USA Patriot Act

By Peter Coffee  |  Posted 2002-09-09 Print this article Print

USA Patriot Act

Hopes remain high, though, for following terrorists footprints—not the kind left by shoes but the kind left in cyberspace by travel arrangements and other financial transactions.

The USA Patriot Act, signed into law last October, is named with a tortured acronym: Uniting and Strengthening America by Providing Appropriate Tools Required to Intercept and Obstruct Terrorism (doubly condensed to USAPA).

The USAPA itself consists largely of revisions to other laws. The burden falls on ISPs, financial institutions and other potential targets of expanded subpoena powers to understand the aggregate effect on their resulting obligations.

Individuals and enterprises should also understand the effect of USAPA on the exposure of their records, electronic communications (including voice mail) and other information assets—especially to the extent that these are handled or stored by third parties.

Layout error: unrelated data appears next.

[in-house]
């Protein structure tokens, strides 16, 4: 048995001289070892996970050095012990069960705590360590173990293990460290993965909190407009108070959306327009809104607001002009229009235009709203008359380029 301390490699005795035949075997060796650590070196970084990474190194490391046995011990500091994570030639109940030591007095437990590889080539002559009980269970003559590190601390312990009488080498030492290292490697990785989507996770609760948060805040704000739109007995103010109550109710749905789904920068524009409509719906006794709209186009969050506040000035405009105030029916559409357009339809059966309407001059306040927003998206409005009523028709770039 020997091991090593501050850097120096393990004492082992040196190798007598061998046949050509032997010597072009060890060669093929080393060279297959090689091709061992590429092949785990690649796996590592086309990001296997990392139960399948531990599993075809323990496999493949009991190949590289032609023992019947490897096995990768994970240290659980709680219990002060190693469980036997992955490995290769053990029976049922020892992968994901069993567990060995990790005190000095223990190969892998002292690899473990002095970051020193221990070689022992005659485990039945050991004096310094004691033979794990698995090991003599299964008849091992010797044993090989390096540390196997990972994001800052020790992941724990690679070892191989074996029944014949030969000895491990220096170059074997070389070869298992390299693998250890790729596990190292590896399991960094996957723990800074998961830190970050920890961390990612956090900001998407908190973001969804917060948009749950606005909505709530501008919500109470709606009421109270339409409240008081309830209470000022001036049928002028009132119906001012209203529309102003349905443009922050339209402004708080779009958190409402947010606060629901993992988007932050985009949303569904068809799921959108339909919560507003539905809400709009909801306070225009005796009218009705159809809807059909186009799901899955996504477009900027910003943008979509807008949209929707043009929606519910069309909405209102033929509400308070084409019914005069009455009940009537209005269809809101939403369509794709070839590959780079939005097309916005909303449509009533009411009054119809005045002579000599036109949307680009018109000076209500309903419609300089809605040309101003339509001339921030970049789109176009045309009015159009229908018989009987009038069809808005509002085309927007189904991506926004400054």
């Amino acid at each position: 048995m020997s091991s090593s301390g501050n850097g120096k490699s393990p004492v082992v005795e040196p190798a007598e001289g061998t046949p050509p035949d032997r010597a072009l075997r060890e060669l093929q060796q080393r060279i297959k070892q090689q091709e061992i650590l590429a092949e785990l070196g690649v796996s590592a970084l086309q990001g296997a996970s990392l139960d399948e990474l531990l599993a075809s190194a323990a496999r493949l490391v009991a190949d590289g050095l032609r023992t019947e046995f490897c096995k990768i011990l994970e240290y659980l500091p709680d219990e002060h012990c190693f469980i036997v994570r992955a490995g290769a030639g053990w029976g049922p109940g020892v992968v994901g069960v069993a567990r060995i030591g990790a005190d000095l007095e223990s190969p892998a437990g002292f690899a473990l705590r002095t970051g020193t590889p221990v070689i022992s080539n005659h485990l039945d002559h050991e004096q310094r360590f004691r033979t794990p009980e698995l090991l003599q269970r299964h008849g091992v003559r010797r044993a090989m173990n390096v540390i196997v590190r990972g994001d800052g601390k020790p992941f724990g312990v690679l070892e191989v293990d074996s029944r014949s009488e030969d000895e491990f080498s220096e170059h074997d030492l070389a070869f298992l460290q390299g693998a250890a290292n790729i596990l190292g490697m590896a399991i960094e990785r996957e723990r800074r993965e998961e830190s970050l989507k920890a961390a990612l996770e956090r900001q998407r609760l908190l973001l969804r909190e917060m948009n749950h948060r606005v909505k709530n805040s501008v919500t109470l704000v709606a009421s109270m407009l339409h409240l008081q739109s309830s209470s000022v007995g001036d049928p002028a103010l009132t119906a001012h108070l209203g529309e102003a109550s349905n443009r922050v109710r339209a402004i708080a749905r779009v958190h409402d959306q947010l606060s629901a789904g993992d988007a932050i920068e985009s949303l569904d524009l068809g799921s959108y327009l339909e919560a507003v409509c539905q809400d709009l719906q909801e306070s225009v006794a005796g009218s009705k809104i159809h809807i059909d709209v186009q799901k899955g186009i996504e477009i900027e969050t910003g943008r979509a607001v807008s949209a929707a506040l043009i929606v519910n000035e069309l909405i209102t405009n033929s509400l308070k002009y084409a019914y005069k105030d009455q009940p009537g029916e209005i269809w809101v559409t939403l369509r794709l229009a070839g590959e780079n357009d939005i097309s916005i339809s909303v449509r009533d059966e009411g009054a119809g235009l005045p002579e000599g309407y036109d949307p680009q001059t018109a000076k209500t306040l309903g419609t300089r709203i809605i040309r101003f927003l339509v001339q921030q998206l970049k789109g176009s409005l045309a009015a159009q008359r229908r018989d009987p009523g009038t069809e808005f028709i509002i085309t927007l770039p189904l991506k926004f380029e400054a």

Enterprises and outsource providers should conduct a complete review of their respective rights and obligations, especially to the degree that their service contracts and confidentiality agreements may be vitiated by subpoenas or court orders.

Peter Coffee is Director of Platform Research at, where he serves as a liaison with the developer community to define the opportunity and clarify developersÔÇÖ technical requirements on the companyÔÇÖs evolving Apex Platform. Peter previously spent 18 years with eWEEK (formerly PC Week), the national news magazine of enterprise technology practice, where he reviewed software development tools and methods and wrote regular columns on emerging technologies and professional community issues.Before he began writing full-time in 1989, Peter spent eleven years in technical and management positions at Exxon and The Aerospace Corporation, including management of the latter companyÔÇÖs first desktop computing planning team and applied research in applications of artificial intelligence techniques. He holds an engineering degree from MIT and an MBA from Pepperdine University, he has held teaching appointments in computer science, business analytics and information systems management at Pepperdine, UCLA, and Chapman College.

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